Estimator says families would be better off under reform
More than 70 per cent of families would be financially better off under the Child Care Subsidy reform, according to Goodstart Early Learning’s child care subsidy estimator.
More than 11,000 families have entered their details into the estimator on the Goodstart website, with 77 per cent finding they would be better off under the Federal Government’s proposed Child Care Subsidy which, if passed by Parliament, would start in July 2018.
The survey found the families most likely to be better off were working families with both parents spending more than two days a week at work (94 per cent better off) and middle income families with incomes between $130,000 and $290,000 (88 per cent better off).
Families with two incomes, those using services with a median fee ($95-125 per day) and families using three days of care were also found to be better off.
Those families who earn more than $300,000
, who fail the activity test
, who do not work, or are single income families registered as being worse off under the child care package.
Of particular concern was that 40 per cent of low income families would be worse off, reflecting the impact of the cut in the basic entitlement to access to childcare from 24 to 12 hours a week.
Goodstart and other early learning advocates have called for the base entitlement to be increased to ensure children from low income families can access at least two days of early learning each week.
Government data shows that while childcare fees rose by an annual average of 5.4 per cent per year since 2013, families’ out of pocket expenses rose by 8.3 per cent because subsidies have not kept up.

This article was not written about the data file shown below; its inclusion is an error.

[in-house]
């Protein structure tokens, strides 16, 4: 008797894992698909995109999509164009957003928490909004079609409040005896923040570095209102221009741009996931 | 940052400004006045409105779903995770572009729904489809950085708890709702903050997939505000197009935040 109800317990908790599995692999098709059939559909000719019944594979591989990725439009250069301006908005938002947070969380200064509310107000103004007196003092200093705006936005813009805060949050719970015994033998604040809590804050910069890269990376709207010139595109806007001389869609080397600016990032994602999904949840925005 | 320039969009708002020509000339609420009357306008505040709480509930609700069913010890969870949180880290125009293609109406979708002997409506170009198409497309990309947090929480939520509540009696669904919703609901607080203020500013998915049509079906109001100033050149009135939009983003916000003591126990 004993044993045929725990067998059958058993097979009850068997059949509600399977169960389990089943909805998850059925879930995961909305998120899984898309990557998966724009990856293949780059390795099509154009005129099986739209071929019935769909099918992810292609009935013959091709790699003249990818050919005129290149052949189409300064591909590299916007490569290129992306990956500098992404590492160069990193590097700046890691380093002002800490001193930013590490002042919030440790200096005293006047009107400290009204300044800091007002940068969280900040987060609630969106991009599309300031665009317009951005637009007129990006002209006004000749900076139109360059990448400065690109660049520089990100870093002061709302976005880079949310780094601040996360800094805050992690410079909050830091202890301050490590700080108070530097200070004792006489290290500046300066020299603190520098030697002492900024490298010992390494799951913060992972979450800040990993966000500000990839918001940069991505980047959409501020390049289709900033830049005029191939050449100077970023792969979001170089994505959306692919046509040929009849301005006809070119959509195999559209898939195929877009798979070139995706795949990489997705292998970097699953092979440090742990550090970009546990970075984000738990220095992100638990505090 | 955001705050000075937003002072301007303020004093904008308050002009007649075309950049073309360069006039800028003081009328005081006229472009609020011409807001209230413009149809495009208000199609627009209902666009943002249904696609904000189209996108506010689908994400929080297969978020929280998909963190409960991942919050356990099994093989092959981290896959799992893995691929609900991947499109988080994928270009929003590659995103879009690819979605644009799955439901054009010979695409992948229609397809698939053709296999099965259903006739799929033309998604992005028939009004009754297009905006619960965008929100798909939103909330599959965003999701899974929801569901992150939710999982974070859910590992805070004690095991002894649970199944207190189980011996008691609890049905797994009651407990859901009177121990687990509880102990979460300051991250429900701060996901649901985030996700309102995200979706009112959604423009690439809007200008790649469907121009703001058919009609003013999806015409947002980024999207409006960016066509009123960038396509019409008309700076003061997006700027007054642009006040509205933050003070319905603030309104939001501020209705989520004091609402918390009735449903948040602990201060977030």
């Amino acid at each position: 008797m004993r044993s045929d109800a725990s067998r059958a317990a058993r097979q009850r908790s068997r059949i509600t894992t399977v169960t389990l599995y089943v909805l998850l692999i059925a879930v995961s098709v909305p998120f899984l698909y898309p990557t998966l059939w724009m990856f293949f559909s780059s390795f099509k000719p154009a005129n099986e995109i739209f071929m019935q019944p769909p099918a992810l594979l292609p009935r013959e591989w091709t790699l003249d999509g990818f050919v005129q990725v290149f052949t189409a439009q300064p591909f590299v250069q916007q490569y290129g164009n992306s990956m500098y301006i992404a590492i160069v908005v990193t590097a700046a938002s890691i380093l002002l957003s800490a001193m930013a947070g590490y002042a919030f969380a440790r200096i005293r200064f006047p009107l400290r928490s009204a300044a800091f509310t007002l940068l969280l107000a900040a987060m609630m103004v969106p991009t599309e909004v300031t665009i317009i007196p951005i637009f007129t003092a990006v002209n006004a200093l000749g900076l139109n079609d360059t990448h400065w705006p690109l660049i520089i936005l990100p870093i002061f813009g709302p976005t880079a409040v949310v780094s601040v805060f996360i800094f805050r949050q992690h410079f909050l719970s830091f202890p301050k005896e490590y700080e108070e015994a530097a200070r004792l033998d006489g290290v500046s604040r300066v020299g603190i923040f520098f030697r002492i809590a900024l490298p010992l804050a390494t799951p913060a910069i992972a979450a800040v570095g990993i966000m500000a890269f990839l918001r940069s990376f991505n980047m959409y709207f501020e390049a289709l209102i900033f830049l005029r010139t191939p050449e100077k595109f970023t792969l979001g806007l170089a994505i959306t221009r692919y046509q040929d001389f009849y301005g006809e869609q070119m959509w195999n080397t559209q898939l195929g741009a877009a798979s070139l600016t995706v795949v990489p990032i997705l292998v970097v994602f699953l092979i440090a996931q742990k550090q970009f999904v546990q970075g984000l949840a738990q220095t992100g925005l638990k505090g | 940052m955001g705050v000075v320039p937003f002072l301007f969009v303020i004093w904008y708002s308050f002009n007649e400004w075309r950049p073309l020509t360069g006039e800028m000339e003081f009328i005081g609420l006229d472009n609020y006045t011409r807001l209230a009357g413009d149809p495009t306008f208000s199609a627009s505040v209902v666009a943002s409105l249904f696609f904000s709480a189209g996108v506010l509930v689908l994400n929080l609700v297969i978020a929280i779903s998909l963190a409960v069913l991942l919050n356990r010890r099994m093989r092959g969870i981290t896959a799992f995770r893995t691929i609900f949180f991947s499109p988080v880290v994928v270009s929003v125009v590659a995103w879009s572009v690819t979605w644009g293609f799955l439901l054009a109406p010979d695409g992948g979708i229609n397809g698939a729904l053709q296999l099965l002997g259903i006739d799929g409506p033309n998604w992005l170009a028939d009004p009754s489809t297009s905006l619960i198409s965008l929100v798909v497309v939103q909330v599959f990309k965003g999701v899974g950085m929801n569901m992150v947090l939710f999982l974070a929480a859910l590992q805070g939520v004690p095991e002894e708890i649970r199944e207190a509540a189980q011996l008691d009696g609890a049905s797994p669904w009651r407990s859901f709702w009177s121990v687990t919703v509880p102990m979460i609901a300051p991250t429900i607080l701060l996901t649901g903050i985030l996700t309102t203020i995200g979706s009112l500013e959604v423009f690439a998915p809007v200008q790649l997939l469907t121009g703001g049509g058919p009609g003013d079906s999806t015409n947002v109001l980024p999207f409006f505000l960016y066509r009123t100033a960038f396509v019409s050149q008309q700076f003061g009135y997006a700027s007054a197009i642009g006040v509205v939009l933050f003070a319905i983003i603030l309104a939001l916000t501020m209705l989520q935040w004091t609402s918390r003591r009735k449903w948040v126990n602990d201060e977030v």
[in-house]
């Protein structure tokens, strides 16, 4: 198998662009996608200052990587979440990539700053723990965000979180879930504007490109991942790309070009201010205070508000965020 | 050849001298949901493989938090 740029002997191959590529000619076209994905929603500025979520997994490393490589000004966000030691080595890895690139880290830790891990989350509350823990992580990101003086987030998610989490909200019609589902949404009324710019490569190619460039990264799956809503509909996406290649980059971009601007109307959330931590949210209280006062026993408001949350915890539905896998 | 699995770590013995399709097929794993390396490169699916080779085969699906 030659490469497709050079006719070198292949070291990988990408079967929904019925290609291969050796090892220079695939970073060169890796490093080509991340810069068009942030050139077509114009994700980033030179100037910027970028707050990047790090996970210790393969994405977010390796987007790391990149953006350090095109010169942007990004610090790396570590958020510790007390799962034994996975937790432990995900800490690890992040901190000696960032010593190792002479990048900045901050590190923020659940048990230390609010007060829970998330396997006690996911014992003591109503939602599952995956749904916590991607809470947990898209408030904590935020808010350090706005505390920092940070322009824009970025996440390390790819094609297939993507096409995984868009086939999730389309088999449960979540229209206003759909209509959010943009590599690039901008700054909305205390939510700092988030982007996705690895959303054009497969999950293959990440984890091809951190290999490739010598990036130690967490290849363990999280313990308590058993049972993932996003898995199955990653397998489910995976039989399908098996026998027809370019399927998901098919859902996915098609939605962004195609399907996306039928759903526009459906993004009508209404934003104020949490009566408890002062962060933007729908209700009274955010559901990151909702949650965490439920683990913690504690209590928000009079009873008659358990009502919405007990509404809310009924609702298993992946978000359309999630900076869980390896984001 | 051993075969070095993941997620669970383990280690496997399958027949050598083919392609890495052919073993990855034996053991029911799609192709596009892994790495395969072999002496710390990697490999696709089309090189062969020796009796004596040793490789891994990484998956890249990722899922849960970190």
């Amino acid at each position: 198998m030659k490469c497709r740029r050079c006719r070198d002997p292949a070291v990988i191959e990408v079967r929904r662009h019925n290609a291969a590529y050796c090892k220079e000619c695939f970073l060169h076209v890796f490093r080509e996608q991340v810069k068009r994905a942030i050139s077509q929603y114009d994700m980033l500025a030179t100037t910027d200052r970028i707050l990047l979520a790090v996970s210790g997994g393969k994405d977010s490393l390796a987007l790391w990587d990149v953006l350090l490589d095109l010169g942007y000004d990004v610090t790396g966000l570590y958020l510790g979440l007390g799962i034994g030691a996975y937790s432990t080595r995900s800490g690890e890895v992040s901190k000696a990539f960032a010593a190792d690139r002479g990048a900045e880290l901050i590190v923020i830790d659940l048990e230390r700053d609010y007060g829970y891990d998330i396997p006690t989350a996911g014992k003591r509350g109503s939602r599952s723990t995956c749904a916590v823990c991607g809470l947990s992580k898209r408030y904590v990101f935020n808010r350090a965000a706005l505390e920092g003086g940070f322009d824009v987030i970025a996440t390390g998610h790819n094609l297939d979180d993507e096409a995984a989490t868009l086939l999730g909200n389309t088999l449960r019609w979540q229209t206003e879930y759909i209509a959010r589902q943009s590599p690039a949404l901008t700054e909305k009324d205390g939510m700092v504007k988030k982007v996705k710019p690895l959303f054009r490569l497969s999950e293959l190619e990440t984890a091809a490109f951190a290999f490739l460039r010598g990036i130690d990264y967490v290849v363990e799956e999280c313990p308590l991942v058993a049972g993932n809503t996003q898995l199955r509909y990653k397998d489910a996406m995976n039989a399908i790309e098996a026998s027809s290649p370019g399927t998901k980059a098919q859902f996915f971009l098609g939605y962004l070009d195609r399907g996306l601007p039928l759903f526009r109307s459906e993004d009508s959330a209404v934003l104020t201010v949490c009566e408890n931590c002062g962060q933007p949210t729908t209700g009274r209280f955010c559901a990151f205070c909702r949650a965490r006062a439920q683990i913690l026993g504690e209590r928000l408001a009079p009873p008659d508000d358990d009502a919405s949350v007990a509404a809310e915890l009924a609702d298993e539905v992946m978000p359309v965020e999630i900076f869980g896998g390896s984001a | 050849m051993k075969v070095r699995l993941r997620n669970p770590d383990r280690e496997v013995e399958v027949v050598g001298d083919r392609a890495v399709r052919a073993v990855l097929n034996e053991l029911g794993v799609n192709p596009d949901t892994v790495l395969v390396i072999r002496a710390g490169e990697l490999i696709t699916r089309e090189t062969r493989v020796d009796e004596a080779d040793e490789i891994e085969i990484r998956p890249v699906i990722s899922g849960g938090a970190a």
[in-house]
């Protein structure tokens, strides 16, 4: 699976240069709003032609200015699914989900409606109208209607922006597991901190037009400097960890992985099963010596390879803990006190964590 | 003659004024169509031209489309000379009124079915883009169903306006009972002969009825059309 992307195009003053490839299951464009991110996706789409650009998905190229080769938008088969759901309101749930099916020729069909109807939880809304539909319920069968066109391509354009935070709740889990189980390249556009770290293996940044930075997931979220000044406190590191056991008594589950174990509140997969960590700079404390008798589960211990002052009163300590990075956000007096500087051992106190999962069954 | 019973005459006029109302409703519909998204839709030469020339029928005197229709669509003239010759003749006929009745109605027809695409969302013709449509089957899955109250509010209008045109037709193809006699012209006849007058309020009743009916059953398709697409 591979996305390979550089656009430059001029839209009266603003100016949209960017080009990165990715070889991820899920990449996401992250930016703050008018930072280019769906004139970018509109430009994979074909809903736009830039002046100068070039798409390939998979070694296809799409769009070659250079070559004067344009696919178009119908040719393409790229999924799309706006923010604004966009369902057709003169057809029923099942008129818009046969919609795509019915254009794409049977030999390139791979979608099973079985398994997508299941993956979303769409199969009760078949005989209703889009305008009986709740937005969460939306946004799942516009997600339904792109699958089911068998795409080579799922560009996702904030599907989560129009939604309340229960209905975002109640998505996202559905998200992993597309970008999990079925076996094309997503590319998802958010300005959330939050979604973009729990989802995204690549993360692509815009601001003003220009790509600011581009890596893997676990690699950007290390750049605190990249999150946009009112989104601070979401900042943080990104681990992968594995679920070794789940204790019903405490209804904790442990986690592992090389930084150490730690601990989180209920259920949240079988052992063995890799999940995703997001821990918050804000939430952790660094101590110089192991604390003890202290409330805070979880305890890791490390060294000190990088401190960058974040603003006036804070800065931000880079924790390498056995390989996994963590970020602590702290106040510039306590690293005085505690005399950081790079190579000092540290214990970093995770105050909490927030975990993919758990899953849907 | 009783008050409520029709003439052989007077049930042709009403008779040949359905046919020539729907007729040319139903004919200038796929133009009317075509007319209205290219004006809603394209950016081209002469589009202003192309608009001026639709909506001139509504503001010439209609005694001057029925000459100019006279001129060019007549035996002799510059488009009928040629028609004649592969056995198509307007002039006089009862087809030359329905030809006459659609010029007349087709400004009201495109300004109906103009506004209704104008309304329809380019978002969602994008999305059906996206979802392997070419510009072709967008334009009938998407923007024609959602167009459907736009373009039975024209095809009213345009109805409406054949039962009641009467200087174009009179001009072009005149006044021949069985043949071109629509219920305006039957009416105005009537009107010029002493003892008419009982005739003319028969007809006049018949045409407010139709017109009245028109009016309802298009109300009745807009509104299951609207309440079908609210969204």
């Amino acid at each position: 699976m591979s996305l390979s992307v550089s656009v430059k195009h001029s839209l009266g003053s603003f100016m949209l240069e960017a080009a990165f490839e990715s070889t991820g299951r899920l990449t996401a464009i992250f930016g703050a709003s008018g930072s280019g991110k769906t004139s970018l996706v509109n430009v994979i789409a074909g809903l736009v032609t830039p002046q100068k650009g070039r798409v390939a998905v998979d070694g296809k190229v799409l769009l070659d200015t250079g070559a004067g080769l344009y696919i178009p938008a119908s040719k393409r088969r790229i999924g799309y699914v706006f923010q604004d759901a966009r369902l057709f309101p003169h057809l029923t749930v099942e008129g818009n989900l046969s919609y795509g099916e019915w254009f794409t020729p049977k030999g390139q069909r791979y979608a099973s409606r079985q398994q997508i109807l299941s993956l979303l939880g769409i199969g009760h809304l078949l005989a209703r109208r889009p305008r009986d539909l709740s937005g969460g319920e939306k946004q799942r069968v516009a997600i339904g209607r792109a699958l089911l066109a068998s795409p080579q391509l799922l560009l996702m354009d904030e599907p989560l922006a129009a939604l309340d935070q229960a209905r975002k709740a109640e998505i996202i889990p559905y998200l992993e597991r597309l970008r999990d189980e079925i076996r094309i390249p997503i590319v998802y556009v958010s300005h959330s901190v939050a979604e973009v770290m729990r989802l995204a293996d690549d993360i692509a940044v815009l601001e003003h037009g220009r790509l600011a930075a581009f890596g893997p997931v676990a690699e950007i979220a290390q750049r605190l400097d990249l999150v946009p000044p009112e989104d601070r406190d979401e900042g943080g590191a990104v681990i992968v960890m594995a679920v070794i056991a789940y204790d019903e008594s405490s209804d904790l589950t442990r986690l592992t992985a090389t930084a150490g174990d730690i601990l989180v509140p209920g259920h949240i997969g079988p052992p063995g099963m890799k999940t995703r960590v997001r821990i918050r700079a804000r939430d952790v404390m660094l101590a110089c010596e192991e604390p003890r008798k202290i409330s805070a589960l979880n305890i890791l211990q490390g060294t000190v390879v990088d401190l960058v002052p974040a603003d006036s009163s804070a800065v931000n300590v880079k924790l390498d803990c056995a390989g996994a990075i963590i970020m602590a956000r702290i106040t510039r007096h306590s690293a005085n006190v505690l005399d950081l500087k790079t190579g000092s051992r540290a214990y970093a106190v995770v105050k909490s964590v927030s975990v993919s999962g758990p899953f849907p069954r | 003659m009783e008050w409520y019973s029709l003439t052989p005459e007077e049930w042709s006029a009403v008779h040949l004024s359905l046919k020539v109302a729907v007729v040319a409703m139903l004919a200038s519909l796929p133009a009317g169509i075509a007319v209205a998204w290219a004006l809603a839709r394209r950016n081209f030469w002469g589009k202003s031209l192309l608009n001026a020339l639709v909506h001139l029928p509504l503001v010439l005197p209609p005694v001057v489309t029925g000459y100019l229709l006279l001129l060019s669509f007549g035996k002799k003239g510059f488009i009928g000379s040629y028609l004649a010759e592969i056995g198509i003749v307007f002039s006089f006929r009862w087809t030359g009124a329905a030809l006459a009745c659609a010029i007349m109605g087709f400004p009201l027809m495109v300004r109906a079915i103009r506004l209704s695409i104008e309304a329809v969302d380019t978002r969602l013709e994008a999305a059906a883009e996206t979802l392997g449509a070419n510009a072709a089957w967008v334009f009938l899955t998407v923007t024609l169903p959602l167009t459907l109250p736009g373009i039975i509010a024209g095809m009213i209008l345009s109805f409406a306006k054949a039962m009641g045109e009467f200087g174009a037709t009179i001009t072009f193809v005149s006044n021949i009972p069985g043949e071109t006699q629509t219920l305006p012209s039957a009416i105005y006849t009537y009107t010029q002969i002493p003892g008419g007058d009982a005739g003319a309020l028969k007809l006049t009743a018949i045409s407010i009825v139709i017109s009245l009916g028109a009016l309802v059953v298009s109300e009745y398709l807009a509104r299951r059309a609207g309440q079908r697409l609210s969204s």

Earlier this week, Prime Minister Malcolm Turnbull committed to making improving childcare assistance a priority.
Goodstart Early Learning advocacy manager John Cherry said the Goodstart Child Care Subsidy Estimator report reinforced the importance of urgent action.
“Because more than 11,000 families took part in the estimator, this is a statistically significant report, and it provides similar characteristics to public data on families released by the ABS and the Federal Government,” Mr Cherry said.
“The data shows that three in every four families would be better off under Government child care reforms.
“But we need to increase the base entitlement for Child Care Subsidy from 12 to 15 hours a week for low income families to ensure that many more of these families are not worse off, and access of their children to early learning is made more affordable not less affordable,” Mr Cherry said.
“Children from low income families are twice as likely as children from high income families to start school developmentally behind
“Access to at least 15 hours of early learning a week can help address that.”
The subsidy for high income families (those earning more than $340,000) will be cut from 50% to 20% of fees, phased on incomes more than $250,000.
These families would see their entitlement for childcare assistance cut from 24 to 12 hours a week.